Foreign interference of the 2016 presidential election and the 2018 midterm elections have exposed unprecedented vulnerabilities: shortcomings to national cybersecurity policy and the failure to develop effective cyber deterrents; underregulation of social media platforms and Internet governance; how best to safeguard voter data and consumer data; and what federal oversight of election administration and voting systems may be necessary while still respecting federalism principles and state sovereignty. Multiple intelligence reports have described the interference as an influence campaign that blended covert cyber operations, and overt propaganda and misinformation operations. This seminar will explore how best to address the legal and policy challenges posed by the foreign interference in U.S. elections and vulnerabilities to election security.
A central focus of the course will be on election security challenges in the 2020 election. Students will examine the development of legal and regulatory oversight to increase election security, and the technology and reforms needed to inform future policymaking and best corporate practices. Students will engage with policy debates surrounding the impact and abuse of technological developments, and ethics-based technological inquiries advanced by data scientists and mathematicians, technologists and product developers, and social scientists. In particular, students will explore the proposals for mandatory ethical training for those involved in the research, development, and production of the technologies implicated in the technologies that have been commandeered by foreign interference in US democratic institutions. The students will be invited to engage critically with the ethical and democratic dilemmas posed by some proposals, including increased censorship, and chilling expressive and associational freedoms.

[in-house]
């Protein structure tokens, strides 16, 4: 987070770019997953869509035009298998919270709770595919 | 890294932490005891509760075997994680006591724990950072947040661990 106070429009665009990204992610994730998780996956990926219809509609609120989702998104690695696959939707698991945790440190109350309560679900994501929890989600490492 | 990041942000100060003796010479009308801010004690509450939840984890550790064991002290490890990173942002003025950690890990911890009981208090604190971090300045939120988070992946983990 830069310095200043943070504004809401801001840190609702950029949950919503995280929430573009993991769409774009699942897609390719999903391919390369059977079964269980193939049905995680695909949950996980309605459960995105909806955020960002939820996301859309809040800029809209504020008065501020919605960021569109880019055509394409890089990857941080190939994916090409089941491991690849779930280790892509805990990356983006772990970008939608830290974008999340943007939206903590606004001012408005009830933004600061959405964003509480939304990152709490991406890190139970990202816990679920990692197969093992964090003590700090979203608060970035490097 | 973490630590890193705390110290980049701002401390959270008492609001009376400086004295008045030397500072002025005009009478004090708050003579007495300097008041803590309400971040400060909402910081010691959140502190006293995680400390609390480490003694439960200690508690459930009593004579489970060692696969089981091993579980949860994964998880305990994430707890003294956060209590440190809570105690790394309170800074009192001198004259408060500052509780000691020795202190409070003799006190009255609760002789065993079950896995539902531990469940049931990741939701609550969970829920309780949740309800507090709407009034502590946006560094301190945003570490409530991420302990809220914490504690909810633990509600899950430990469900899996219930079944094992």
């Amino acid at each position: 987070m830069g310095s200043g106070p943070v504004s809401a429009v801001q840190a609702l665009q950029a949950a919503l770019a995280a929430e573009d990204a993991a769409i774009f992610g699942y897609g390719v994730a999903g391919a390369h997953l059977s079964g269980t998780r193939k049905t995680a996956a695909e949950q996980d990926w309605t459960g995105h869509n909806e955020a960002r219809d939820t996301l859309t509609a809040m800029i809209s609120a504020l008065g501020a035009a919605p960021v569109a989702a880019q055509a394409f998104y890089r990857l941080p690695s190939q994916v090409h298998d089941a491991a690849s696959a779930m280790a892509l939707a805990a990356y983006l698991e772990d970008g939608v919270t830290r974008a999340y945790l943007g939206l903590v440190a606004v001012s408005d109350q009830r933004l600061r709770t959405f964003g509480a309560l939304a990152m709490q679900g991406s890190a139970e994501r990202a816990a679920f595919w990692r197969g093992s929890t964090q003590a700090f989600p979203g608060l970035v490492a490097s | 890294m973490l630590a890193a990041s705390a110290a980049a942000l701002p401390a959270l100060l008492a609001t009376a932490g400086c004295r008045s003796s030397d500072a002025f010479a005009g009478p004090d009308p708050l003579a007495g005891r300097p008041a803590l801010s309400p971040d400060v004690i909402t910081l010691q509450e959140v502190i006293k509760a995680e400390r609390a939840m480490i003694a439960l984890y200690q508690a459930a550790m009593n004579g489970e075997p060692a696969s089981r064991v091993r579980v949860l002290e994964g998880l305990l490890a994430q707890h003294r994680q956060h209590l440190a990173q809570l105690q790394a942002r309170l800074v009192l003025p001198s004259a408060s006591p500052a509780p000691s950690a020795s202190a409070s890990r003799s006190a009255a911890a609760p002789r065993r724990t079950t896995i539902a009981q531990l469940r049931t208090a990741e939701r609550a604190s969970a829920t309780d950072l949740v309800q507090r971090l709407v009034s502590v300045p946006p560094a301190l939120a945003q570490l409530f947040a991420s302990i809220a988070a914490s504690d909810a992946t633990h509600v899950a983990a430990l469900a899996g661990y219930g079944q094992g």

The seminar will include a close examination of the Mueller Report: Volume I, intelligence reports, the Special Counsels indictments, and other original source material to better understand the nature of foreign interference in US elections. It will also include an in-depth discussion of interdisciplinary work authored by experts in multiple fields: data and information science, ethics, privacy law, cybersecurity, national security, federalism, state and local governments, corporate governance, election law and voting rights, media and communications law, internet governance, civil rights and civil liberties, international relations, and political science and political theory.